LiDAR & hedgerows at the British Ecological Society Conference

I attended the British Ecological Societies 2015 conference over 4 days in December in the beautiful city of Edinburgh complete with Christmas jumpers and a ceilidh. It was a great opportunity to present my work – using LiDAR to model and measure the effects of cutting and rejuvenation management on hedgerow structural condition as wildlife habitat; to over 1500 delegates and to engage with the more ecology focused side of my PhD.

(image credit: BES on twitter)
(image credit: BES on twitter)

The conference saw talks and posters from across a range of ecological disciplines including using various remote sensing techniques to measure and monitor forests from the global to the local scale. This included Markus Eichhorn from The University of Nottingham who has invited me to present my work to his research group in the new year and was keen to hear of other relevant work going on in Newcastle CEG. I would encourage anyone in CEG whose work is based around forest ecology to consider attending next year’s meeting as their was a decent sized community of forest modelers in attendance.

poster (2)

Ensuring I could effectively communicate the potential of my work to such a broad range of scientists attending the conference was a big challenge and exciting opportunity. The conference was a great reminder for those working with emerging technologies or applying existing technologies to new challenges that communicating to the end users of your work is key. In my case this includes agricultural ecologists and policy makers with a range of interest and familiarity with remote sensing and LiDAR. I was asked everything from “What is LiDAR?” to questions about how LiDAR could add to a huge range of ecological monitoring challenges, stressing the real need for communication and sharing of ideas across disciplines. I also believe attending BES was a great way for my work to stand out and to really engage with what is novel about my project, as the only presenter (that I heard of) attending from a civil engineering discipline I was in a really unique position.


Quantifying hedgerow structure using terrestrial laser scanning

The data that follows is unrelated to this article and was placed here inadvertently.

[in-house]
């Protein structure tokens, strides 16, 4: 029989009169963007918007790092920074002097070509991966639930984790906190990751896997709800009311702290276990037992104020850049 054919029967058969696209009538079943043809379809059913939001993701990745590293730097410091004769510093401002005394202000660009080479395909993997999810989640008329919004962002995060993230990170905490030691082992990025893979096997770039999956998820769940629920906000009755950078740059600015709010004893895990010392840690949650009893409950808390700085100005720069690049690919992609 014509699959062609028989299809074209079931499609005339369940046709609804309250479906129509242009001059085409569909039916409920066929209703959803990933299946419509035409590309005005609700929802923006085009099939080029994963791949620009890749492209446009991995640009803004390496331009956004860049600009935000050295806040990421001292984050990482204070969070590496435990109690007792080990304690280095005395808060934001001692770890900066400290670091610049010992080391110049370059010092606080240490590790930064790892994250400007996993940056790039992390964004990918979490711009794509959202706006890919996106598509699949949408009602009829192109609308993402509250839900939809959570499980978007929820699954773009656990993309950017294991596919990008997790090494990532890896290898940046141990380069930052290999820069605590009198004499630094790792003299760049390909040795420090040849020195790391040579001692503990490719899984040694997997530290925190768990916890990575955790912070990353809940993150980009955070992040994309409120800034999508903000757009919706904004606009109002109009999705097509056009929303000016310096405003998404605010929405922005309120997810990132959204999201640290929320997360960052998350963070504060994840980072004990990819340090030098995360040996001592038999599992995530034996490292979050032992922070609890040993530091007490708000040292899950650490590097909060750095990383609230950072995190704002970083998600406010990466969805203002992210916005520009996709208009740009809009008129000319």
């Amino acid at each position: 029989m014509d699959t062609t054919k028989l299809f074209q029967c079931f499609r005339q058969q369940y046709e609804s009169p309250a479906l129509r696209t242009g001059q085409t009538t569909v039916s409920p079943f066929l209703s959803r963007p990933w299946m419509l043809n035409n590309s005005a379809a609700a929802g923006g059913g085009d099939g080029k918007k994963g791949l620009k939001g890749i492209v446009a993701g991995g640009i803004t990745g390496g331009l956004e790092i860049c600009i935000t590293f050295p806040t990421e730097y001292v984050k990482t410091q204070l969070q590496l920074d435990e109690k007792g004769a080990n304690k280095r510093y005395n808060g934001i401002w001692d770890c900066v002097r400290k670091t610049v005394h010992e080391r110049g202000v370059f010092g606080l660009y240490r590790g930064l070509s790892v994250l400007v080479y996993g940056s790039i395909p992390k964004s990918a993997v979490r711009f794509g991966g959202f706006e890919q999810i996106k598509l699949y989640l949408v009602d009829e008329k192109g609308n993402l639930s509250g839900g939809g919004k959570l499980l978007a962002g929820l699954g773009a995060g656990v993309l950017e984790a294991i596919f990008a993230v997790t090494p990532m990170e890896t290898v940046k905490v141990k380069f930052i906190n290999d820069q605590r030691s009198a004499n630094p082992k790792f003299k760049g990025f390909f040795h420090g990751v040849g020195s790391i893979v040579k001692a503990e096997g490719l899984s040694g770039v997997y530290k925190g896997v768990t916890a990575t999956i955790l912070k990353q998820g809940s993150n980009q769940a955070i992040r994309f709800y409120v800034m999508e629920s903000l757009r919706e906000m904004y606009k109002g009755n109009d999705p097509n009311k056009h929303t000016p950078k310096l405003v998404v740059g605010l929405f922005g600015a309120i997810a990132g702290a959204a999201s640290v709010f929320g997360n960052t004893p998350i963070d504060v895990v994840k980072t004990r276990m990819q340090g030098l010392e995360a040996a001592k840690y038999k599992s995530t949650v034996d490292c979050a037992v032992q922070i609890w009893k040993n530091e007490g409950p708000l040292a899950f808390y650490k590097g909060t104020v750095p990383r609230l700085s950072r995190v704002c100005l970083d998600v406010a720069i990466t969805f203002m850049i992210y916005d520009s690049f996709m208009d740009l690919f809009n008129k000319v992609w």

In January we were lucky enough to avoid the worst of the winter snow, wind and even rain on fieldwork based around the Centre for Ecology and Hydrology, Wallingford. This allowed us to take our first leaf-off hedgerow scans using a dual wavelength, full-waveform terrestrial laser scanner (SALCA – loaned to us from Salford University).

SACLA in action
SALCA in action

We visited the Defra hedgerow rejuvenation experiment at Newbottle Estate and scanned hedges managed under various rejuvenation techniques including coppice, circular saw, midlands style hedge laying and wildlife hedging. These first scans will form the basis of a methodology to better quantify hedgerow structure; developing processing algorithms capable of extracting structural variables including hedgerow height, width and gap fraction. Further scans will be undertaken using a hand held mobile scanner (ZEB1).

Hedgerow managed under coppice rejuvenation
Hedgerow managed under coppice rejuvenation

The long term aim of the project is to both determine and further develop the potential of terrestrial laser scanning to quantify ecologically relevant elements of hedgerow structure. Being able to better quantify hedgerow structure and the impacts of management on structural condition is relevant to wildlife conservation within agri-ecosystems. Many hedgerows in the UK are either over managed or neglected, where cutting and rejuvenation techniques need to be used appropriately to achieve good structural condition over time. We anticipate a future role for terrestrial laser scanning in differentiating hedgerow under different management regimes, with differing structural condition and differing value for wildlife.

Lyndsey Graham